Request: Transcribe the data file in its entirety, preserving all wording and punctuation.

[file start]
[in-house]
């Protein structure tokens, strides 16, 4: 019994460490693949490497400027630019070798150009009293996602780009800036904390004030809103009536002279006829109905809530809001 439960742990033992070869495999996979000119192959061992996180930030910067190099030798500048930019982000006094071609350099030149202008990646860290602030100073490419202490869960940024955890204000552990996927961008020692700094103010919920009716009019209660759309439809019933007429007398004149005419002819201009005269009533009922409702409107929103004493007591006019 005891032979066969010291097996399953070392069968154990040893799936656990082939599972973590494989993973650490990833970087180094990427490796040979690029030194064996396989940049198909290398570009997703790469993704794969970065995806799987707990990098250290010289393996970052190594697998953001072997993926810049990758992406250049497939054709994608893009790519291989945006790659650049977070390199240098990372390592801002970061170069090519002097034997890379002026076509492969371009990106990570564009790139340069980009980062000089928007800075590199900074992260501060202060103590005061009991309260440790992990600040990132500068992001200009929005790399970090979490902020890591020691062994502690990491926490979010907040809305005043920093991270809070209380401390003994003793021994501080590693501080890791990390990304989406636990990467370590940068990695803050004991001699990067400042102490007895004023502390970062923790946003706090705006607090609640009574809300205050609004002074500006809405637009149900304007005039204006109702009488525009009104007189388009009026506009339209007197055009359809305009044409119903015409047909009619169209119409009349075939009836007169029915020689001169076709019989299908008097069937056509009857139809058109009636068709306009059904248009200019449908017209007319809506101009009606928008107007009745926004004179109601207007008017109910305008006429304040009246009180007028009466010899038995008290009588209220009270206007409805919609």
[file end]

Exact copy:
[in-house]
């Protein structure tokens, strides 16, 4: 019994460490693949490497400027630019070798150009009293996602780009800036904390004030809103009536002279006829109905809530809001 439960742990033992070869495999996979000119192959061992996180930030910067190099030798500048930019982000006094071609350099030149202008990646860290602030100073490419202490869960940024955890204000552990996927961008020692700094103010919920009716009019209660759309439809019933007429007398004149005419002819201009005269009533009922409702409107929103004493007591006019 005891032979066969010291097996399953070392069968154990040893799936656990082939599972973590494989993973650490990833970087180094990427490796040979690029030194064996396989940049198909290398570009997703790469993704794969970065995806799987707990990098250290010289393996970052190594697998953001072997993926810049990758992406250049497939054709994608893009790519291989945006790659650049977070390199240098990372390592801002970061170069090519002097034997890379002026076509492969371009990106990570564009790139340069980009980062000089928007800075590199900074992260501060202060103590005061009991309260440790992990600040990132500068992001200009929005790399970090979490902020890591020691062994502690990491926490979010907040809305005043920093991270809070209380401390003994003793021994501080590693501080890791990390990304989406636990990467370590940068990695803050004991001699990067400042102490007895004023502390970062923790946003706090705006607090609640009574809300205050609004002074500006809405637009149900304007005039204006109702009488525009009104007189388009009026506009339209007197055009359809305009044409119903015409047909009619169209119409009349075939009836007169029915020689001169076709019989299908008097069937056509009857139809058109009636068709306009059904248009200019449908017209007319809506101009009606928008107007009745926004004179109601207007008017109910305008006429304040009246009180007028009466010899038995008290009588209220009270206007409805919609």